Credit: Smithsonian

Diving Bell Spider

A Spider that Lives Almost Permanently Underwater

The diving bell spider (Argyroneta aquatica) is the only known species of spider that spends almost all its life in water and is a genus of its own as well. The spider’s size ranges from 7.8 – 13.1 mm and it eats, catches its prey, mates and lays eggs in the water, coming to the surface only for breathing once a day.

The diving spider can be found in freshwater environments where aquatic vegetation is plentiful, such as lakes, ponds and marshes. The animal’s habitat ranges through almost all of mainland Europe, the northern part of the Asian continent. The species received its name from the shape of the webs built by these spiders to serve as a tool to capture prey as well as for mating and laying eggs (purposes served only by the webs built by females). The bells are built from a material made from waterproof silk that allow for gas exchange, but not the penetration of water into the spider home and a hydrogel that scientists have not yet determined. They are built between the submerged parts of aquatic plants and are filled with air bubbles that the dwellers take rising to the surface.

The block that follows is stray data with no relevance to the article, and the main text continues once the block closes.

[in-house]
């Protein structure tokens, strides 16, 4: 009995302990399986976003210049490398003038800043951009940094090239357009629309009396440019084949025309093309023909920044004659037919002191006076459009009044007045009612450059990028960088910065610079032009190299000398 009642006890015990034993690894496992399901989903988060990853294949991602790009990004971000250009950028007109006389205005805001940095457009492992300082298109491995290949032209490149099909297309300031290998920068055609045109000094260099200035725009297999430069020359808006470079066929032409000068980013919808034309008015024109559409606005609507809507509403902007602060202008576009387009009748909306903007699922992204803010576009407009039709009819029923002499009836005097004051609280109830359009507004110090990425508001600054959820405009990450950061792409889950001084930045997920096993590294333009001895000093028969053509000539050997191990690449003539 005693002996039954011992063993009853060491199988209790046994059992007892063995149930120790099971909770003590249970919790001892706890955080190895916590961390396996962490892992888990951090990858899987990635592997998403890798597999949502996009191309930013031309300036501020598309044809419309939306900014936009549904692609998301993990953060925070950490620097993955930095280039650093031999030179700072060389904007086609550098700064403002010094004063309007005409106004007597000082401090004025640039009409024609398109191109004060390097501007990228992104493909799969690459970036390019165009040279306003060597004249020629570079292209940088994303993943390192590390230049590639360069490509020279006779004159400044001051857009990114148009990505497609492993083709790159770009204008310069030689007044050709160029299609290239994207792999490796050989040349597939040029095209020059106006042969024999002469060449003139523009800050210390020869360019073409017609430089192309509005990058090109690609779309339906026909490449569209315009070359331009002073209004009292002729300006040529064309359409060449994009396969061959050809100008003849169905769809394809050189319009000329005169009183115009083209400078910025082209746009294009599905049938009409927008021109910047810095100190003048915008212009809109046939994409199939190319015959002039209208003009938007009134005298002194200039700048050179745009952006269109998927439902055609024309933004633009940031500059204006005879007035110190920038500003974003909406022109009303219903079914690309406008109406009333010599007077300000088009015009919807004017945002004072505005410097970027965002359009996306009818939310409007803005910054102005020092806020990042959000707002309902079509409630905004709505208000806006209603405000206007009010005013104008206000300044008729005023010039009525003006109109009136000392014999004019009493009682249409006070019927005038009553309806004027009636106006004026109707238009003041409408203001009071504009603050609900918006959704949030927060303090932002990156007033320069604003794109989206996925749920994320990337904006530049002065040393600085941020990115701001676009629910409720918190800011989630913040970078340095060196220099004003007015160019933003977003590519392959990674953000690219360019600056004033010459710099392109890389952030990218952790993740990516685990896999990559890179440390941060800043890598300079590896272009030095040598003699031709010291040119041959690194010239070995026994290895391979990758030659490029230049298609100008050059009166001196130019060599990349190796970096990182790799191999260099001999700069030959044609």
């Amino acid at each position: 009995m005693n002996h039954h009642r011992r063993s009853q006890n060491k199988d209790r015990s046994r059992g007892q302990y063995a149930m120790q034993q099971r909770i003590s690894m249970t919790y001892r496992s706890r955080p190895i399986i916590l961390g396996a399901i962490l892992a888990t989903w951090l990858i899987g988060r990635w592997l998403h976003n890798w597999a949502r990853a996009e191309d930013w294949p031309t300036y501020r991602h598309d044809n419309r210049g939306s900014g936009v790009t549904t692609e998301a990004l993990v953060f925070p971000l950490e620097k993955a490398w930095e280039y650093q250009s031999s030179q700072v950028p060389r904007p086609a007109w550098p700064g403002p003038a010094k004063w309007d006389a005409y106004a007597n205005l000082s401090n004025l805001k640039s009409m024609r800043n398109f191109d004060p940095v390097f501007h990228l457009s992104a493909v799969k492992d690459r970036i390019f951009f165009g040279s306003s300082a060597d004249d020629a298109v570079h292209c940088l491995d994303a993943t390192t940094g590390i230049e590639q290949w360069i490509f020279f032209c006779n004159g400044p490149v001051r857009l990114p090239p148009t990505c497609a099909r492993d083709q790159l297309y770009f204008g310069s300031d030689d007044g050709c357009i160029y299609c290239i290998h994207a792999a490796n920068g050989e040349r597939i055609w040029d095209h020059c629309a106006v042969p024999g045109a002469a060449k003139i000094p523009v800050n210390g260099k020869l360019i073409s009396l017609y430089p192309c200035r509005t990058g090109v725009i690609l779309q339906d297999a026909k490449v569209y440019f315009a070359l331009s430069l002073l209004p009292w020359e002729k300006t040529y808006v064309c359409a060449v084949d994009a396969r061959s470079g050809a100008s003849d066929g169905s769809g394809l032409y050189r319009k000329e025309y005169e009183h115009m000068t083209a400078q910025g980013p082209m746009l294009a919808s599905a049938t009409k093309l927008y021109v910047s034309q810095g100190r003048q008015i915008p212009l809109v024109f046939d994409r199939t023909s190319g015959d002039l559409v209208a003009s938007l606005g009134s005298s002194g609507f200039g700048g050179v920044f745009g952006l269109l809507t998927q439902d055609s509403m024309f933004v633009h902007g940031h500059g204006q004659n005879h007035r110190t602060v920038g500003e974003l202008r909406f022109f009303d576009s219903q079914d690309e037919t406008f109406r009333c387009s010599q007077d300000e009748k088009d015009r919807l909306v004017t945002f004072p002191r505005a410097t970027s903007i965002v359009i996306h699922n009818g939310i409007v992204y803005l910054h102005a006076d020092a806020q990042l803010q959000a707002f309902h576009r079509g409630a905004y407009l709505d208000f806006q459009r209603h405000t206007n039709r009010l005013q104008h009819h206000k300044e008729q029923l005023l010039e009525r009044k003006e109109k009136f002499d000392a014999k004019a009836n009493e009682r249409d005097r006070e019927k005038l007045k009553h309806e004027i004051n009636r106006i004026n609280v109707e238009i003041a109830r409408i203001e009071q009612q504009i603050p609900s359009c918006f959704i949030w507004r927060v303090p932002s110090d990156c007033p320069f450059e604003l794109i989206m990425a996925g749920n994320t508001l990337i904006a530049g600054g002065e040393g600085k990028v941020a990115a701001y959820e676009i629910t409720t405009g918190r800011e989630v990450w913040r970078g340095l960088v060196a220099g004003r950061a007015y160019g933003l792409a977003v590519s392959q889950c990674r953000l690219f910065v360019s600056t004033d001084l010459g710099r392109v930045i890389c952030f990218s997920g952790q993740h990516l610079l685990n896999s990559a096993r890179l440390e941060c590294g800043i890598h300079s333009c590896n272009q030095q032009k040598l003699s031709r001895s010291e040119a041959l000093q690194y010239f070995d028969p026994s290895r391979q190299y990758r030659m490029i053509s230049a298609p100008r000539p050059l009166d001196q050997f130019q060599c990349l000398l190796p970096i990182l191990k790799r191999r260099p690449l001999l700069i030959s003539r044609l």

Has a Very Painful Bite

The diving spider’s bite is not dangerous for humans, but it is particularly painful. The small animal has very thin and sharp fangs that can pierce through human skin and leave behind a painful, swallowed bite mark. The animal’s bite can cause local inflammation and fever.

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Blane Perun

Diver - Photographer - Traveler

Whale in Ocean